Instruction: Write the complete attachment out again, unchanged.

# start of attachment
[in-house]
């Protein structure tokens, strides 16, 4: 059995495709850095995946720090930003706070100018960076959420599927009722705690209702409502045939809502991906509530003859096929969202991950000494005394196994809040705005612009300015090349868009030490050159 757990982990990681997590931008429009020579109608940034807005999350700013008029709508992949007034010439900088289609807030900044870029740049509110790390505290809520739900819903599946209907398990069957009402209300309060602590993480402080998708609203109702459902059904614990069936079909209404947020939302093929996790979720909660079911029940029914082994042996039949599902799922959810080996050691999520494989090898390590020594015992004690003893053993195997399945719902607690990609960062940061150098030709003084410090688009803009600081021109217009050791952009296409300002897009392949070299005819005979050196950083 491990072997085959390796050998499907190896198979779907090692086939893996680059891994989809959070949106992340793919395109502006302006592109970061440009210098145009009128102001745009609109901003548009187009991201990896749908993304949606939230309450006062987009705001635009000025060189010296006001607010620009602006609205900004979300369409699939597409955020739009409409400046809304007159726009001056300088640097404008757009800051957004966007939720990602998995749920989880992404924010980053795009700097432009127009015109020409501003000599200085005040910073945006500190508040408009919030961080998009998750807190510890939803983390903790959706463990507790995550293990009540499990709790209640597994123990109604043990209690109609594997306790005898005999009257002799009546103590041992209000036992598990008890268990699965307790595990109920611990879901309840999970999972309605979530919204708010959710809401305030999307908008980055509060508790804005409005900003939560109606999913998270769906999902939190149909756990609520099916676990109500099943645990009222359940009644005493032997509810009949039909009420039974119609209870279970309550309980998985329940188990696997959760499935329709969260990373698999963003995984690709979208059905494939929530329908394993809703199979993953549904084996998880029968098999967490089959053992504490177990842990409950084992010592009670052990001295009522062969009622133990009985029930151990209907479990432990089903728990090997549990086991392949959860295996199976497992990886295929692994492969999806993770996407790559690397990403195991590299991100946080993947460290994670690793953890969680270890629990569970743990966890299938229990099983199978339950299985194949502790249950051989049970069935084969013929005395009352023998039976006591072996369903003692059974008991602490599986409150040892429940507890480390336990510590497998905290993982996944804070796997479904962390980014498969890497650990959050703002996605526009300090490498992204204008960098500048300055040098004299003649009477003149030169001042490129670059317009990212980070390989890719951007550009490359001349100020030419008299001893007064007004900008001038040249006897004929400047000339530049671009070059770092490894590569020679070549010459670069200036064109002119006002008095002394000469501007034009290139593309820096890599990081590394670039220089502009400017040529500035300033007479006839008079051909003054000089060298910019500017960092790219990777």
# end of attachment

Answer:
[in-house]
């Protein structure tokens, strides 16, 4: 059995495709850095995946720090930003706070100018960076959420599927009722705690209702409502045939809502991906509530003859096929969202991950000494005394196994809040705005612009300015090349868009030490050159 757990982990990681997590931008429009020579109608940034807005999350700013008029709508992949007034010439900088289609807030900044870029740049509110790390505290809520739900819903599946209907398990069957009402209300309060602590993480402080998708609203109702459902059904614990069936079909209404947020939302093929996790979720909660079911029940029914082994042996039949599902799922959810080996050691999520494989090898390590020594015992004690003893053993195997399945719902607690990609960062940061150098030709003084410090688009803009600081021109217009050791952009296409300002897009392949070299005819005979050196950083 491990072997085959390796050998499907190896198979779907090692086939893996680059891994989809959070949106992340793919395109502006302006592109970061440009210098145009009128102001745009609109901003548009187009991201990896749908993304949606939230309450006062987009705001635009000025060189010296006001607010620009602006609205900004979300369409699939597409955020739009409409400046809304007159726009001056300088640097404008757009800051957004966007939720990602998995749920989880992404924010980053795009700097432009127009015109020409501003000599200085005040910073945006500190508040408009919030961080998009998750807190510890939803983390903790959706463990507790995550293990009540499990709790209640597994123990109604043990209690109609594997306790005898005999009257002799009546103590041992209000036992598990008890268990699965307790595990109920611990879901309840999970999972309605979530919204708010959710809401305030999307908008980055509060508790804005409005900003939560109606999913998270769906999902939190149909756990609520099916676990109500099943645990009222359940009644005493032997509810009949039909009420039974119609209870279970309550309980998985329940188990696997959760499935329709969260990373698999963003995984690709979208059905494939929530329908394993809703199979993953549904084996998880029968098999967490089959053992504490177990842990409950084992010592009670052990001295009522062969009622133990009985029930151990209907479990432990089903728990090997549990086991392949959860295996199976497992990886295929692994492969999806993770996407790559690397990403195991590299991100946080993947460290994670690793953890969680270890629990569970743990966890299938229990099983199978339950299985194949502790249950051989049970069935084969013929005395009352023998039976006591072996369903003692059974008991602490599986409150040892429940507890480390336990510590497998905290993982996944804070796997479904962390980014498969890497650990959050703002996605526009300090490498992204204008960098500048300055040098004299003649009477003149030169001042490129670059317009990212980070390989890719951007550009490359001349100020030419008299001893007064007004900008001038040249006897004929400047000339530049671009070059770092490894590569020679070549010459670069200036064109002119006002008095002394000469501007034009290139593309820096890599990081590394670039220089502009400017040529500035300033007479006839008079051909003054000089060298910019500017960092790219990777």